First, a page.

This issue of Counter Signals began with an interest in discussing platforms, as a specific scalar level of the publishing process: those systems and structures by means of which texts are produced, and through which they circulate, are invested with value in various ways, and eventually are made public. This collection is by no means encyclopedic. It does not claim to omnisciently map the entirety of this territory of territories, but neither does it pretend be a naïve juxtaposition of idiosyncratic oddities, or a cabinet of curiosities reducing carefully, and culpably engineered apparatuses to ‘objects’ in the ‘post-human’ faux-populist, know-nothing democracy of ontologically flat, actor networks. What is attempted here is to create a critical assemblage of exemplary cases, historical fragments, contemporary experiments, and analysis both practical and theoretical, that adds up to a consideration of the concrete situation.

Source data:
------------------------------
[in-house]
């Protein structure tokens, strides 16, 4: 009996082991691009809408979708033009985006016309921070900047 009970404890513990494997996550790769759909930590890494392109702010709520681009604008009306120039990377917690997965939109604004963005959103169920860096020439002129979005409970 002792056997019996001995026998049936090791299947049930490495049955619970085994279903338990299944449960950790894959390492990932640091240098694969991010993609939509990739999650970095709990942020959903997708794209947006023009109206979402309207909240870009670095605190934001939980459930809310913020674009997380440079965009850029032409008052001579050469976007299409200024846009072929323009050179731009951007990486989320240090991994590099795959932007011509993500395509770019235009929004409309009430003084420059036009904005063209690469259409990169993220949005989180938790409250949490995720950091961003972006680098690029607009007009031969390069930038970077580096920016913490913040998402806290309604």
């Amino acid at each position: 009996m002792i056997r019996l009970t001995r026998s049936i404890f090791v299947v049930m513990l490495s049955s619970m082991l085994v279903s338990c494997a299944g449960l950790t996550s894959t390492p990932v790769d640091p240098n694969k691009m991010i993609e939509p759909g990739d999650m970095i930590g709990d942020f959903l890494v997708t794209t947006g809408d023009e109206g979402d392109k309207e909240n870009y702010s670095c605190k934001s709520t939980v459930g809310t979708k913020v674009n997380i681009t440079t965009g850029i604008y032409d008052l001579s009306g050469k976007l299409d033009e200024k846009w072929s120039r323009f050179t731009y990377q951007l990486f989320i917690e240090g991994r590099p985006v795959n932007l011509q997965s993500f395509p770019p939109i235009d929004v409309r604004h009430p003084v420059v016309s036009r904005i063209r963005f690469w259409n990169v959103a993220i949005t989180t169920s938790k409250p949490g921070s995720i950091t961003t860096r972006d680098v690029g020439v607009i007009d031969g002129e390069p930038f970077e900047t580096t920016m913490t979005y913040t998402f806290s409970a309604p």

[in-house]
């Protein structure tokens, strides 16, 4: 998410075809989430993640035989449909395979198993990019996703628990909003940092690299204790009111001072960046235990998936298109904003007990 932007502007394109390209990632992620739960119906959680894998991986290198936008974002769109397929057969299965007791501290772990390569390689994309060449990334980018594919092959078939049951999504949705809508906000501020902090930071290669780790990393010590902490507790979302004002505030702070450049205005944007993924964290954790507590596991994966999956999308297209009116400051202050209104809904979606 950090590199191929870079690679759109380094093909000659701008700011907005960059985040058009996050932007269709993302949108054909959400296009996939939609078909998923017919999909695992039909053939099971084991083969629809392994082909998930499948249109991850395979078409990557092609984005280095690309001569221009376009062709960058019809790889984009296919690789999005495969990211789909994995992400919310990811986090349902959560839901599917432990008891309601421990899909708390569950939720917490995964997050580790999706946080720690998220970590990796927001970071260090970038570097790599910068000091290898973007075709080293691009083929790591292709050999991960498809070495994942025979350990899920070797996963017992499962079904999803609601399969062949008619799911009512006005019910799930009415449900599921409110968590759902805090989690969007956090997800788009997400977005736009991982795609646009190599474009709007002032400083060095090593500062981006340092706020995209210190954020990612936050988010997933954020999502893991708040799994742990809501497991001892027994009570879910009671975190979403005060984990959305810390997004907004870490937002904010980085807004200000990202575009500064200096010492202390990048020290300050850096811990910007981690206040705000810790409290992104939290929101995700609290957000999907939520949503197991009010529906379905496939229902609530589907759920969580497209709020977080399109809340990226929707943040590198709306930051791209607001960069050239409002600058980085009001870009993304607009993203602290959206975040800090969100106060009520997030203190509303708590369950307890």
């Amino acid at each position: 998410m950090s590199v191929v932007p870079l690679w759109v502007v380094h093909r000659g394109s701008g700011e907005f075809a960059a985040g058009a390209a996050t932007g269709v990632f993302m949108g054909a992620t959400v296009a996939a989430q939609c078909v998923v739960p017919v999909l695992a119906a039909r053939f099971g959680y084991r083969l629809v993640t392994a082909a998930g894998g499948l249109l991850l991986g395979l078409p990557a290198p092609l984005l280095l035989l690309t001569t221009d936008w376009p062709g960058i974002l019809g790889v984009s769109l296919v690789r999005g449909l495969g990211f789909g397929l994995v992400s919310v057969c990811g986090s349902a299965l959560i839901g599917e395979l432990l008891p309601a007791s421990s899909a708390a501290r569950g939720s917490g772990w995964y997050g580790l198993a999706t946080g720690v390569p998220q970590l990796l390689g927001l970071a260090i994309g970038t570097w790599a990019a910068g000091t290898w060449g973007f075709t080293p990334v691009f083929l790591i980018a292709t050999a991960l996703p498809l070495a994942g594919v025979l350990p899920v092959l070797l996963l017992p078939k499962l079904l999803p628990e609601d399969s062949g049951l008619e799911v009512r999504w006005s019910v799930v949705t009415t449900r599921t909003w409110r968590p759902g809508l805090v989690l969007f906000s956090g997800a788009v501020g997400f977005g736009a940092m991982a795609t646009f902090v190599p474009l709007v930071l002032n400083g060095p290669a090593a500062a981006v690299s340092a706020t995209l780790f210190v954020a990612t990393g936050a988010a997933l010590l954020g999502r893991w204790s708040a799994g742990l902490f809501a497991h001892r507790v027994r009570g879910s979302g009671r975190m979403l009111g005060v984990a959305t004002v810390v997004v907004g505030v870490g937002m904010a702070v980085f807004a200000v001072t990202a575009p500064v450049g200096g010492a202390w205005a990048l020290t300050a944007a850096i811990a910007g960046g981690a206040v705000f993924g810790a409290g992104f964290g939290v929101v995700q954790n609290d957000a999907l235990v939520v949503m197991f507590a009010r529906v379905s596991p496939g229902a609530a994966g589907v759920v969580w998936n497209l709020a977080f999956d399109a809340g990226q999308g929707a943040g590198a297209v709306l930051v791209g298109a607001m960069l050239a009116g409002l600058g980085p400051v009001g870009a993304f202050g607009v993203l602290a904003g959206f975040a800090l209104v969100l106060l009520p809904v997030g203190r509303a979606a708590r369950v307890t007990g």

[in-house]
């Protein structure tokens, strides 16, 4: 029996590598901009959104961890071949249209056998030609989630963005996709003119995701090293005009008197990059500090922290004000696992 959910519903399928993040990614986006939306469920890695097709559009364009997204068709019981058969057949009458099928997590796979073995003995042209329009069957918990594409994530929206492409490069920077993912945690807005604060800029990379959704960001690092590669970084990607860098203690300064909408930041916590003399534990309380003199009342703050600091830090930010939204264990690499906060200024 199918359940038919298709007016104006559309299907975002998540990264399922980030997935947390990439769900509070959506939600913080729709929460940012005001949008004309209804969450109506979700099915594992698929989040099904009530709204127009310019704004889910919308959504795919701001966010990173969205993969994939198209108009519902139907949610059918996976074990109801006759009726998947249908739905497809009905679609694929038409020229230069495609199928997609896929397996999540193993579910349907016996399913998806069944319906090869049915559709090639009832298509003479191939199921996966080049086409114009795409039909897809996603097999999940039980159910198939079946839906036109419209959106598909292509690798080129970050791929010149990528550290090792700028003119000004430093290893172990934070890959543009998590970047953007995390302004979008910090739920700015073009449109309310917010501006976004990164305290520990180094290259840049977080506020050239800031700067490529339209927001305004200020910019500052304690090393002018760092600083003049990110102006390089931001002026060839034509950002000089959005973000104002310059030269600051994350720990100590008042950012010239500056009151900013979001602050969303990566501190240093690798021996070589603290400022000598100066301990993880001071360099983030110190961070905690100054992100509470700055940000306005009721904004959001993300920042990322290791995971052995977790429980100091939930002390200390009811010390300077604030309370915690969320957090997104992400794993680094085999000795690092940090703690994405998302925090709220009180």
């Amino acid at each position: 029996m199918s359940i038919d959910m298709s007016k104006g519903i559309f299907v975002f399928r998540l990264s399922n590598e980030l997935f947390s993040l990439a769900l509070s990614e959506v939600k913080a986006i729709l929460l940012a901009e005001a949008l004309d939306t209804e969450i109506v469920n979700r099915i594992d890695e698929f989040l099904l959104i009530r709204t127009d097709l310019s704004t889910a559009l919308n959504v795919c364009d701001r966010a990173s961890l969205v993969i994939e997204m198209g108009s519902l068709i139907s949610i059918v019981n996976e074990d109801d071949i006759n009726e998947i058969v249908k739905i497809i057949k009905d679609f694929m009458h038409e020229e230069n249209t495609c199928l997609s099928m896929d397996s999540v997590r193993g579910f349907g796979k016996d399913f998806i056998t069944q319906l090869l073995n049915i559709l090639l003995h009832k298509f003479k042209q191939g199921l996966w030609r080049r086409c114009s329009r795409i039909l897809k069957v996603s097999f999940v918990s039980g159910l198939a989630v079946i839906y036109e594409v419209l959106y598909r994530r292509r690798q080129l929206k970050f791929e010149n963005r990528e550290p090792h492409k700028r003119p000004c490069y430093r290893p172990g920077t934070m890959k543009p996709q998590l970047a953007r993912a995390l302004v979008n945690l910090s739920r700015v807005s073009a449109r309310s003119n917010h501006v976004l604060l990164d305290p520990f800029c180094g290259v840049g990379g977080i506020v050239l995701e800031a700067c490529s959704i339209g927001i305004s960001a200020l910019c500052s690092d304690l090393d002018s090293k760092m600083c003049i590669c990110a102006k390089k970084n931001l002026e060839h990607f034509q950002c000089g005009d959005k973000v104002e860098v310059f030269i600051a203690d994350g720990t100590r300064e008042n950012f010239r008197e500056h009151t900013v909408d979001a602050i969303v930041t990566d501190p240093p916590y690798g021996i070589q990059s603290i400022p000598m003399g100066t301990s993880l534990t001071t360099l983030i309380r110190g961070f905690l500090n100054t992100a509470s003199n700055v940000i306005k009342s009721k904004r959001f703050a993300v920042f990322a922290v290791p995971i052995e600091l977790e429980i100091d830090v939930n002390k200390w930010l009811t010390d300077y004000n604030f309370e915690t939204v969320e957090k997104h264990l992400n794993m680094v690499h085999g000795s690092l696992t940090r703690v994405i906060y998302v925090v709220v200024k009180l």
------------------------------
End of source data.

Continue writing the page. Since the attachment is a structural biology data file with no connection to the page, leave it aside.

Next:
Recent discussions of “platform” resonate with historical and ongoing discourses on similar concepts, such as “network,” “infrastructure,” “system,” and, more generally “structure,” that have marked the later phases of modernity, and the modernisms and postmodernism that have sought to understand and contend with them. Much of this discourse has been defined by either an ecstatic embrace of the dematerializing, depoliticizing, and emptying-out of content and significance attributed to systems by neoliberalism, or by a (neo)reactionary horror at the interconnectedness of the world and the way that the contingency of support structures destabilizes and denaturalizes the supposed solidity of the humanist subject. In contrast to these two poles, the call for contributions to this issue of Counter-Signals was also a call for courage. Most immediately, this is the courage to resist trembling either in terror or ecstasy at the seemingly-sublime enormity of platforms, of infrastructure, or “The System.” Further, however, it is the courage to refuse melancholic paranoia, and the glib cynicism in which it is so often, and so inadequately, masked. Rather, it is hoped, a discourse can be defined here that goes beyond delirious projections of “possible futures,” either dark or enlightened (or darkly enlightened, or simply brightly dim), and turns away from both scandalized denouncements of sinister conspiracies, and smug elegies to higher orders and deeper truths. The often-quoted passage from Marx and Engels’ Manifesto of the Communist Party asserting that “all that is solid melts into air” is, somewhat less famously, followed by the assertion that “man is at last compelled to face with sober senses his real conditions of life, and his relations with his kind.” This issue of Counter-Signals offers a space to play-out this compulsion, and to ‘face’—soberly or not—the reality of life and work defined and conditioned by webs of human relations, even as our very faces, bearing the organs of sight, and representing the sites of these ethical engagements, themselves sublime into vapor, melt into air, or, as Hito Steyerl suggests, “become liquid.”